POETRY OPEN 2021
by Ana Wooldridge
Swiftly, the beautiful, young lady walks down the street clutching her waist in pain. Her white skin is flushed from her brisk walk. Her auburn-colored hair flows beneath her wide- brimmed straw hat. She is dressed well, wearing a burgundy dress with a white lace collar, and a pair of buttoned-up heeled shoes. As she walks, she recognizes no one, and no one recognizes her. Still, subconsciously she feels these strangers are wondering why she is freely walking on this side of town.
As they greet her with smiles of familiarity, she nervously returns the gestures, thinking to herself: If they only knew. If they only knew the truth. If they knew who my mother was, they wouldn’t greet me but rather look at me with the lowest disdain. They would make me walk on dirt, on top of horse manure. They wouldn’t care, not in the least. And why should I care? I hate them for their privilege. I hate them when they greet me as if I was one of them, as if I belonged on these wooden planks instead of on the horse- manured streets.
She begins to reflect, and as she does, her confidence grows and her pain lessens. She smiles, thinking of how she fooled strangers before. I fooled them in Patesville. I fooled them in Knoxville. She thinks of the banker’s son who loved her in Lynchville. She thinks of how ignorant he was. I will fool them again!
She notices an old lady approaching with her old, negro, male servant and says to herself with an air of surety: I will fool this bent-over, old spinster. With innermost contempt, she continues: I will simply nod my head, and do my best imitation of all the pretty girls, who wear the pretty dresses, who live in the big, pretty white houses. Yes, I will smile the widest smile ever or maybe, just maybe, I will curtsy! Yes! I will even curtsy for this old spinster. That will truly convince her and others as to my so-called proper upbringing.
As they get closer to each other, she prepares for the performance of her lifetime. Suddenly, the old woman stops a few feet in front of her, points her walking cane at her and says sternly, ”Why are you here?!” The young lady, taken aback, is silent. The spinster repeats herself: “Why are you here?!”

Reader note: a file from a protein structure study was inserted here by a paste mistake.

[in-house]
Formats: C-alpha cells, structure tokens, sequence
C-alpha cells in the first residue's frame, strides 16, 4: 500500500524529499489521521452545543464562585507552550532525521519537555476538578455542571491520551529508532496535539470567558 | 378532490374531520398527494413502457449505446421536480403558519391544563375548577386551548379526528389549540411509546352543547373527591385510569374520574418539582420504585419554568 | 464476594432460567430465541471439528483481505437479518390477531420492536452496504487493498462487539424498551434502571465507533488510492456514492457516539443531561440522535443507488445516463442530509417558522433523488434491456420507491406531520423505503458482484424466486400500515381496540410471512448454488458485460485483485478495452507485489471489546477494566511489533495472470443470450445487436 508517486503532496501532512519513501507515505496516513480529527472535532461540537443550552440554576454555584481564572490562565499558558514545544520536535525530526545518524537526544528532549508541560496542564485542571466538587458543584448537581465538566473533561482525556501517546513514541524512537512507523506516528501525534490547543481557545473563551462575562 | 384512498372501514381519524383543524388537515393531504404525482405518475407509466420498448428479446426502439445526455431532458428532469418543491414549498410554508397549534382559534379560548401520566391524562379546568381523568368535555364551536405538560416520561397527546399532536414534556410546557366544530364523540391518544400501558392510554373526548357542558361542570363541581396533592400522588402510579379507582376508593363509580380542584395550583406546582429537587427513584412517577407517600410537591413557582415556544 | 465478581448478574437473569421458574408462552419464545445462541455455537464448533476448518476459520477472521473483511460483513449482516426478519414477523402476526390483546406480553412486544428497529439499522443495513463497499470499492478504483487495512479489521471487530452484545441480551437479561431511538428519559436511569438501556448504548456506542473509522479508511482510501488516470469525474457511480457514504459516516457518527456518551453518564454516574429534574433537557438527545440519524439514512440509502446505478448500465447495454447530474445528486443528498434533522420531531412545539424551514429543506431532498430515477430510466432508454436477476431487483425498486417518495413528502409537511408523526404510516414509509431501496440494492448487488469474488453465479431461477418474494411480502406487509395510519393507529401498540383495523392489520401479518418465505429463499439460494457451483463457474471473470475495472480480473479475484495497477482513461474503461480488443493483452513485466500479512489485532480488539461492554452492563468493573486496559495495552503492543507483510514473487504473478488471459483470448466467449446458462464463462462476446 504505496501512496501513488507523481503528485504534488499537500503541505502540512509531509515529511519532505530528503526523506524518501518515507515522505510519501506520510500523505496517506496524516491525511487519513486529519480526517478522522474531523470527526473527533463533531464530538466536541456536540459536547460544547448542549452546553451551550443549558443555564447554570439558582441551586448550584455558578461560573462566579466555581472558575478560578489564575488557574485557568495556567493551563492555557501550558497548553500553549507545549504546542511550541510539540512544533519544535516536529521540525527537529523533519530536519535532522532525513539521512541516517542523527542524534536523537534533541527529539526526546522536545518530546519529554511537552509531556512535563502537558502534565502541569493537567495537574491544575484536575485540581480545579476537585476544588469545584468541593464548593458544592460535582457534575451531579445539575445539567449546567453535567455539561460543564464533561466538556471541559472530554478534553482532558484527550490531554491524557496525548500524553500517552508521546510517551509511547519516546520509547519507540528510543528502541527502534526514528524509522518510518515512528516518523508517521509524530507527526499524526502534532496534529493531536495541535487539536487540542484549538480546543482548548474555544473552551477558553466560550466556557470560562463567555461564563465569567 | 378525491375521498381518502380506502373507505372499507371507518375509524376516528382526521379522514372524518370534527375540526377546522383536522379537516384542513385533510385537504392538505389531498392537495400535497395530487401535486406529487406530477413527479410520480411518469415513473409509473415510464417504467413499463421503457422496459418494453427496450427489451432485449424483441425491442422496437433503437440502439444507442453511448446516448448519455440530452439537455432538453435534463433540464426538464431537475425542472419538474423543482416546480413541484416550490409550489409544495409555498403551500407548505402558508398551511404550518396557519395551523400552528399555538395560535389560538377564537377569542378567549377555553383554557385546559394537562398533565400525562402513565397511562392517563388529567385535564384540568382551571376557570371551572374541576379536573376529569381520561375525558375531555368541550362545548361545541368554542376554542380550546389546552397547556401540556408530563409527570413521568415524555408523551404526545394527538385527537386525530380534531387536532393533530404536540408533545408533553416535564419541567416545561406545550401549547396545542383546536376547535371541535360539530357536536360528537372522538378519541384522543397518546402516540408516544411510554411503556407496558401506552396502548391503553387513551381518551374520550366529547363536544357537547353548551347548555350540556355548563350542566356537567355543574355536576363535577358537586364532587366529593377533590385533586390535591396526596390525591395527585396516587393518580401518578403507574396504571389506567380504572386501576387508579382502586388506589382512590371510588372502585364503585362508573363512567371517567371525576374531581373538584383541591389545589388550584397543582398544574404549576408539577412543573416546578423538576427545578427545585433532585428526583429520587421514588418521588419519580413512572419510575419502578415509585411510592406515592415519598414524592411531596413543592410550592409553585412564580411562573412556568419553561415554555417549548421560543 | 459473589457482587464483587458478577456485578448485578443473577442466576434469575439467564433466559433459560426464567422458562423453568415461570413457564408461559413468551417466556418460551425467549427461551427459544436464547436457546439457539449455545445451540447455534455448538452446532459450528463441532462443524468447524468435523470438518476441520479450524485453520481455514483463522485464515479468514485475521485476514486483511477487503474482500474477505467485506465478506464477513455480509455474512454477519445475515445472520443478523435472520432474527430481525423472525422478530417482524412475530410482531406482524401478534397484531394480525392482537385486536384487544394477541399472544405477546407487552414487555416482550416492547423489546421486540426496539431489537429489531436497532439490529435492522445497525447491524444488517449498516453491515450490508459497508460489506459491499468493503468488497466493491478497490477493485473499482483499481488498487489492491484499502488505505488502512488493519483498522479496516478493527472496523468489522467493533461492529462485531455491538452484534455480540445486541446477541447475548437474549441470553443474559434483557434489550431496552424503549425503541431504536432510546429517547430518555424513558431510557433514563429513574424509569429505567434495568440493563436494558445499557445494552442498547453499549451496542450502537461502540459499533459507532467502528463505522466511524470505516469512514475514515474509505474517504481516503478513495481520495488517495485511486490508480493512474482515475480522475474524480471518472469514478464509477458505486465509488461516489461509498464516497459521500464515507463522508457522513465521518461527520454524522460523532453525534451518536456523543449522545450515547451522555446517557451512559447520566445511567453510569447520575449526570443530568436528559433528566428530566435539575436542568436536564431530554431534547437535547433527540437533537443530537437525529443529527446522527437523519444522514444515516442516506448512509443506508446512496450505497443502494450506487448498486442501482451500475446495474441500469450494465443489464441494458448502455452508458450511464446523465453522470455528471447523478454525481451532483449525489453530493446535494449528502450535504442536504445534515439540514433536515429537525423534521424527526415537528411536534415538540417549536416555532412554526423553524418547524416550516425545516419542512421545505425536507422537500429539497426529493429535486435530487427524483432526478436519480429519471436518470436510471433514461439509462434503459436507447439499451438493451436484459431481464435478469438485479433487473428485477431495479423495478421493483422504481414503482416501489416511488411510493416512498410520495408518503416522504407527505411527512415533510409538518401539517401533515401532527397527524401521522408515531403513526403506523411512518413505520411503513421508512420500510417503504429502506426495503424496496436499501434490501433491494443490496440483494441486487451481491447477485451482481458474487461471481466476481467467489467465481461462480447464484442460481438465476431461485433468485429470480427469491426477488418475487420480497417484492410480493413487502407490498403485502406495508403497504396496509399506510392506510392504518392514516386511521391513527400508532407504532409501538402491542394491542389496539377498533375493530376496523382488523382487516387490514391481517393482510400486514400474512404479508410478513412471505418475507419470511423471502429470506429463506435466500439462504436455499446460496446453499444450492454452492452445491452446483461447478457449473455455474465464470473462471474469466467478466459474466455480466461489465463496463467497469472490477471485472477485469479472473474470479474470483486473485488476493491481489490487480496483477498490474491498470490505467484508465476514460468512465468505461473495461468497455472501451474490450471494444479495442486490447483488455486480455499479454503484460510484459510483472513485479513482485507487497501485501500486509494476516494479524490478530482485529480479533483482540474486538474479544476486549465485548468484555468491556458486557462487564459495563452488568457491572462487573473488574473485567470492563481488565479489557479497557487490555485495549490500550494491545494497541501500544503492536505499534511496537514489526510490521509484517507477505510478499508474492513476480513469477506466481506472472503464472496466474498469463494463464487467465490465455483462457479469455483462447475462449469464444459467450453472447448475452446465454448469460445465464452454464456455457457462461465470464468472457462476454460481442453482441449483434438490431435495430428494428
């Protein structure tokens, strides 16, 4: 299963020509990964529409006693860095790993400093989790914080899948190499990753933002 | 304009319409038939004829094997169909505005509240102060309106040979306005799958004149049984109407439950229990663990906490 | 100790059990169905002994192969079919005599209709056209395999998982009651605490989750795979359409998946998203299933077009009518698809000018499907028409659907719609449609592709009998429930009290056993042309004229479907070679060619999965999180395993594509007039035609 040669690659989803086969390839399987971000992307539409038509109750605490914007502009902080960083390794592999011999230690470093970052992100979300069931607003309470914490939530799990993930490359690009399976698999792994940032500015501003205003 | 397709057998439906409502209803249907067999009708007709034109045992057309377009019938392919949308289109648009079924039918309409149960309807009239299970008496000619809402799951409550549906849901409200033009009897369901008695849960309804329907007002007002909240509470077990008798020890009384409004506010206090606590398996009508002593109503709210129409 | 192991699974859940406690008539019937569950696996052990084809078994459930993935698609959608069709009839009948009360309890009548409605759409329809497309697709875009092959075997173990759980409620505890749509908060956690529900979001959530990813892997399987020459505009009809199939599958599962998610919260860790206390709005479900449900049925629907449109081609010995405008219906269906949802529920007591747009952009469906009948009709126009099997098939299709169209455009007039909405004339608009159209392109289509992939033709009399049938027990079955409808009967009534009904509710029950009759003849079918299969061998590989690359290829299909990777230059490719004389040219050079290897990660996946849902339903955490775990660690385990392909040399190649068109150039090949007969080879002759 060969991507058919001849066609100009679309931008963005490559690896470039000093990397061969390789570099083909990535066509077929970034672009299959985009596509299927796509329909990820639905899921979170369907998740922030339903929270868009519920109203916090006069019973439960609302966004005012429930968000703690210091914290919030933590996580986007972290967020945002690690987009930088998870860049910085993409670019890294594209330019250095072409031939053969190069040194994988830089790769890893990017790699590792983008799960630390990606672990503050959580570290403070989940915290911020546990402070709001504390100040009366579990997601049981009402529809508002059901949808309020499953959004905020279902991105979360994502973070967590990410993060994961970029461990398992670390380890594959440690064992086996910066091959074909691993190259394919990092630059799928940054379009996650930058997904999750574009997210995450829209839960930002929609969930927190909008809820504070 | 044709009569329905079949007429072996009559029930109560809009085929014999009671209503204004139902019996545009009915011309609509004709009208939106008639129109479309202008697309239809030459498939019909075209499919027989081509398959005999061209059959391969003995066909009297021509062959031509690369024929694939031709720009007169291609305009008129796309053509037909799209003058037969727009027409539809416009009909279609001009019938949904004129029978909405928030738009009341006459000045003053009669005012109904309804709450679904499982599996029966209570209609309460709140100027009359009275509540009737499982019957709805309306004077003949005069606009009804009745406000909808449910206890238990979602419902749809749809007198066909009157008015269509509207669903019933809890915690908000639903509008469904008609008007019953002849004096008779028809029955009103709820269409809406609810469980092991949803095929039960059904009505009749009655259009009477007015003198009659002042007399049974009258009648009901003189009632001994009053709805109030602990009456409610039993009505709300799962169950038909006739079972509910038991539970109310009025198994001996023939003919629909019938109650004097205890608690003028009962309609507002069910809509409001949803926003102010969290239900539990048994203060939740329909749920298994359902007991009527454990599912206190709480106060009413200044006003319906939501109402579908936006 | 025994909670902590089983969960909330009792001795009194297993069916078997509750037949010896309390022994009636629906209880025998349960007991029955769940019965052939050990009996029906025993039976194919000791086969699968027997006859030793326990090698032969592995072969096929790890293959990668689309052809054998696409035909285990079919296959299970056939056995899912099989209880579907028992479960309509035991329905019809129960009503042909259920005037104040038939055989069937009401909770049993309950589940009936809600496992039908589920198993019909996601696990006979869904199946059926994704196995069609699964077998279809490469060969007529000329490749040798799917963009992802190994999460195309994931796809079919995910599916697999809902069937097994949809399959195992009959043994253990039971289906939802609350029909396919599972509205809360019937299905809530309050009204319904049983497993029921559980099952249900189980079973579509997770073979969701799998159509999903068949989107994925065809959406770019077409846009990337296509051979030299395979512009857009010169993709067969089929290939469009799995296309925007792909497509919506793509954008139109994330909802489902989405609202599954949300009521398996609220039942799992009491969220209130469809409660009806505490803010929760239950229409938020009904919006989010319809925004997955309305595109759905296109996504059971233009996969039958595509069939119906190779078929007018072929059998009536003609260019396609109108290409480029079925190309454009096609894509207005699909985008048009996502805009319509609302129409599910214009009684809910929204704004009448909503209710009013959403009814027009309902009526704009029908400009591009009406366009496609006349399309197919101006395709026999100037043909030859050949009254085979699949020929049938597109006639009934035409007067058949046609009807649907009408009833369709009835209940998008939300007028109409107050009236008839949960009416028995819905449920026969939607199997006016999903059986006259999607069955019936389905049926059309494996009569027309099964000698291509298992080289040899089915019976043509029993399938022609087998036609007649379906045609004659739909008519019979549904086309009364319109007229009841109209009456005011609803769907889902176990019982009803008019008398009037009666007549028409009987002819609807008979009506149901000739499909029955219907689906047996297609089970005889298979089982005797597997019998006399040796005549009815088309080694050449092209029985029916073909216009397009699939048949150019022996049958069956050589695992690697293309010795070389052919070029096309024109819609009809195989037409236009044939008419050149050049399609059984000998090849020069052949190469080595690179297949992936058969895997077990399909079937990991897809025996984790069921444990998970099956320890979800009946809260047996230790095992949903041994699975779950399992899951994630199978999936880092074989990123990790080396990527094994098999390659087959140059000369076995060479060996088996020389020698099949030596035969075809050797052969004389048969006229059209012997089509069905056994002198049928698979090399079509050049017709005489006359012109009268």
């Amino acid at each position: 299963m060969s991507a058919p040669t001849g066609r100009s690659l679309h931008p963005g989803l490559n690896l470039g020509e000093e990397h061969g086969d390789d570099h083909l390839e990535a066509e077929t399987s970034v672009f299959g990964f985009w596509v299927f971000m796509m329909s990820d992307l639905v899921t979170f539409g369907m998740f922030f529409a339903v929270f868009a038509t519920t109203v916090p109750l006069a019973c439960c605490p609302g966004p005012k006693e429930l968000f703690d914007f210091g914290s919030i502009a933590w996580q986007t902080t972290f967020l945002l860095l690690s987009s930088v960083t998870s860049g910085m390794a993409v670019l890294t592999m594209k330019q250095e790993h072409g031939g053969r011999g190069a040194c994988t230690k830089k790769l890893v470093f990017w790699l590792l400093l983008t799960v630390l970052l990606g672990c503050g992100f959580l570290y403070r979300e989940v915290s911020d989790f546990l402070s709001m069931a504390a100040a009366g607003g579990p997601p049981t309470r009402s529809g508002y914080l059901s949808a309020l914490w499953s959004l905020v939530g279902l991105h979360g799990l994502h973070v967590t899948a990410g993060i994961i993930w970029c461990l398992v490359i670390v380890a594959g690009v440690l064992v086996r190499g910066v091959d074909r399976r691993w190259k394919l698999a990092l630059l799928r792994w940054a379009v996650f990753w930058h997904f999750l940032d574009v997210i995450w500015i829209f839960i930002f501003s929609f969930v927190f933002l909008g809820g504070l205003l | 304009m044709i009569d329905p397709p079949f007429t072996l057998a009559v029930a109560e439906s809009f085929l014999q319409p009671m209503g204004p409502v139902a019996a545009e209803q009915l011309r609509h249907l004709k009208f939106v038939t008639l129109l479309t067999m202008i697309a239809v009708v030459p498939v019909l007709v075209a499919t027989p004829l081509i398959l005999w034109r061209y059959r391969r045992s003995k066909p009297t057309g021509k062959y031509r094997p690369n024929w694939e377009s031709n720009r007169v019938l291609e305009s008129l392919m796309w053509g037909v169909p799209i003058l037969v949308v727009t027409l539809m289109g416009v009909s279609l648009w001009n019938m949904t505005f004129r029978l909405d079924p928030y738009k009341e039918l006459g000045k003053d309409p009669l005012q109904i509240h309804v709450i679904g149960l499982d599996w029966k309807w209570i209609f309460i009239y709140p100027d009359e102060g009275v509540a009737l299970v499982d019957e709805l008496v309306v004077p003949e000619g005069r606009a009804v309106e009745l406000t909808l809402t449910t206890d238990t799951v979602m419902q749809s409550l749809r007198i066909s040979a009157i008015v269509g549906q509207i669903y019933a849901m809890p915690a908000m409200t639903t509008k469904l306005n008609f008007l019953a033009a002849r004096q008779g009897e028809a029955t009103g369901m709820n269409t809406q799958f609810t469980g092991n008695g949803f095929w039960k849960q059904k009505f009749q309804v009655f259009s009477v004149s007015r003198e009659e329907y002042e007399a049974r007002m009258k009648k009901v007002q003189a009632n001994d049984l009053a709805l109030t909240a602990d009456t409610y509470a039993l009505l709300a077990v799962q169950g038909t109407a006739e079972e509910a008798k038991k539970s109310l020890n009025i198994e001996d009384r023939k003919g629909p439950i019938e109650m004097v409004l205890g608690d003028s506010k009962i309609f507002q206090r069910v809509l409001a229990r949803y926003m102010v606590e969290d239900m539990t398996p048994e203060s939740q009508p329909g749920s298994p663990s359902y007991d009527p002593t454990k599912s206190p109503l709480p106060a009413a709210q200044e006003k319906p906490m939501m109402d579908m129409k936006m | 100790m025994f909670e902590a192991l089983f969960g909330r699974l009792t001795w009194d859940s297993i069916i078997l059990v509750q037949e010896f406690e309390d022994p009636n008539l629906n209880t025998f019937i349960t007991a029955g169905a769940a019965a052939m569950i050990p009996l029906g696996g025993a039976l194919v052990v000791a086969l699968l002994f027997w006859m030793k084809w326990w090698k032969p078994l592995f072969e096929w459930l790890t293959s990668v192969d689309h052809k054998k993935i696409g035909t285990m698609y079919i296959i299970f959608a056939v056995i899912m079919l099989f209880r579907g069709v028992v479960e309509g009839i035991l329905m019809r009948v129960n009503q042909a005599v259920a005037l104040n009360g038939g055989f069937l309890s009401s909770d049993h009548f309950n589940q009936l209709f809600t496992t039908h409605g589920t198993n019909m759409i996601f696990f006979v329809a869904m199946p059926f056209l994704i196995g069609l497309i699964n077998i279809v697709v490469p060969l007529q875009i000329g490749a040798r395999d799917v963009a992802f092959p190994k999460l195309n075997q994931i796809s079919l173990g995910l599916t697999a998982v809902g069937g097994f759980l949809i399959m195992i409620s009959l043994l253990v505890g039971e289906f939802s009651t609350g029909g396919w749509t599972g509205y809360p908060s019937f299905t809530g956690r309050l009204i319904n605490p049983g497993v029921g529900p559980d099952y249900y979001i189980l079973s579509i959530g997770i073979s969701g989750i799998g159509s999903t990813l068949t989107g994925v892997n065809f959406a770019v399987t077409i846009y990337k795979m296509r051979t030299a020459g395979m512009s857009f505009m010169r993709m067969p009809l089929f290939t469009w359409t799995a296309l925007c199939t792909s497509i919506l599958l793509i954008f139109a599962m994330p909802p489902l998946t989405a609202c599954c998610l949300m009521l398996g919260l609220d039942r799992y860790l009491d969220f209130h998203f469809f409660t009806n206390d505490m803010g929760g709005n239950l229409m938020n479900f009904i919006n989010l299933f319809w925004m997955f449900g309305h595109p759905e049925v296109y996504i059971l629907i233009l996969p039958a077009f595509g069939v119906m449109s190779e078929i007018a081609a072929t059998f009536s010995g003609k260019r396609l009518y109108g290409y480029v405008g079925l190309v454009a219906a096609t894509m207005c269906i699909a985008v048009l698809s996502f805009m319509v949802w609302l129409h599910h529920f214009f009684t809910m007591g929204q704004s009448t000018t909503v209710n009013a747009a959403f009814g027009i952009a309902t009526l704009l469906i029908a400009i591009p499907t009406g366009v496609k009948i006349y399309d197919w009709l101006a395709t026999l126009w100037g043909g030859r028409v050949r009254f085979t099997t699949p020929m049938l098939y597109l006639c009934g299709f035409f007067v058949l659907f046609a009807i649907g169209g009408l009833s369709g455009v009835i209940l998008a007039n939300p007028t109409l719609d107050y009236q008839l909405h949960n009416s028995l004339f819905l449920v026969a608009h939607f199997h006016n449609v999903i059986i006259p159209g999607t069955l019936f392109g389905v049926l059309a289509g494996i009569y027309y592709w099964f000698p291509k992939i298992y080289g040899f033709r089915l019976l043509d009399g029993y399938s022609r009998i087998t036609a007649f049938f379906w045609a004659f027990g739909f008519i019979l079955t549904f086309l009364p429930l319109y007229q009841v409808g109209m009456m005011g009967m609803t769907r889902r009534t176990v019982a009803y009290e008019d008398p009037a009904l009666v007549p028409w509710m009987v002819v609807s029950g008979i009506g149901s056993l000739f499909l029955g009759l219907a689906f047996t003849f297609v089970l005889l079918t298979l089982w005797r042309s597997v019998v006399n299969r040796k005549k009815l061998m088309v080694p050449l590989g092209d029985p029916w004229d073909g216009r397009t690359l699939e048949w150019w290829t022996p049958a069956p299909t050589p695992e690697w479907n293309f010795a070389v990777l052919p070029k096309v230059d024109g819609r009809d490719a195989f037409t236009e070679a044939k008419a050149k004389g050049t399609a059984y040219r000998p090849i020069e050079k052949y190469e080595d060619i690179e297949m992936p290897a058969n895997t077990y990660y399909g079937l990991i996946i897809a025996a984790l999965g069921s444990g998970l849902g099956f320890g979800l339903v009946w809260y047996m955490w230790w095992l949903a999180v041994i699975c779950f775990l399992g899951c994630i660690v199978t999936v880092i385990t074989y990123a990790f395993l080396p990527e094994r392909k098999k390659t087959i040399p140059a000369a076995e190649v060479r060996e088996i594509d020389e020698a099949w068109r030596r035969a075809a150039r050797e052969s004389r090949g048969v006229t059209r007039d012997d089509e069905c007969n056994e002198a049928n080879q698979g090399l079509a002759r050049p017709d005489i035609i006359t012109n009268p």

The young lady nervously replies, “I’m passing through. I’m new in town. I was told the doctor was just up the street.”
The old woman looks deeply into the eyes of the younger woman and softly whispers, “You’re a nigger, a nigger.”
The young lady, in shock, stares at the spinster in disbelief, but with a sudden, striking change of attitude, the old woman points her cane down the road and says politely, “You’re right, my child. Just a few more doors down. Tell Doc Mortimer that Miss Steel says hello, and you have a good day.”
The servant quickly apologizes to the young lady. “Am so sorry, ma’am. Miss Steel gits dis way nah and den. She jus’ plum loses hah mind at times. Must be duh heat.”
Dumbfounded, the young lady simply stares at him as he speaks. She watches as he takes the woman by the arm. He continues to apologize as they gingerly walk on.
The young lady, in fear, shock, and feeling exposed, wonders: How did she know? How did the old spinster know?
Nearby waits a carriage for hire. With heightened apprehension, she approaches the driver and says sullenly, “Can you take me to Clarksville?”
“Yes, ma’am, I can . . . but you know that’s nigger town.”
Peola, clutching her waist in pain says, “I know, I know.”
Harper Darnell grew up in Detroit and now resides in Dearborn Heights, Michigan. He began writing street life poetry in the 1980s under the name “Down By Law” after his life was almost taken. He was first published in a magazine named City Arts Quarterly by poet and author John Sinclair. Darnell is currently finishing a book of short stories which includes “In Passing: A Carriage to Clarksville.”
“The inspiration for this story is the novel The House Behind the Cedars by Charles W. Chesnutt, which follows the lives of African-Americans ‘passing’ for white after the Civil War. Another influence is the movie Imitation of Life starring the black actress Fredi Washington. Peola is named after her character.”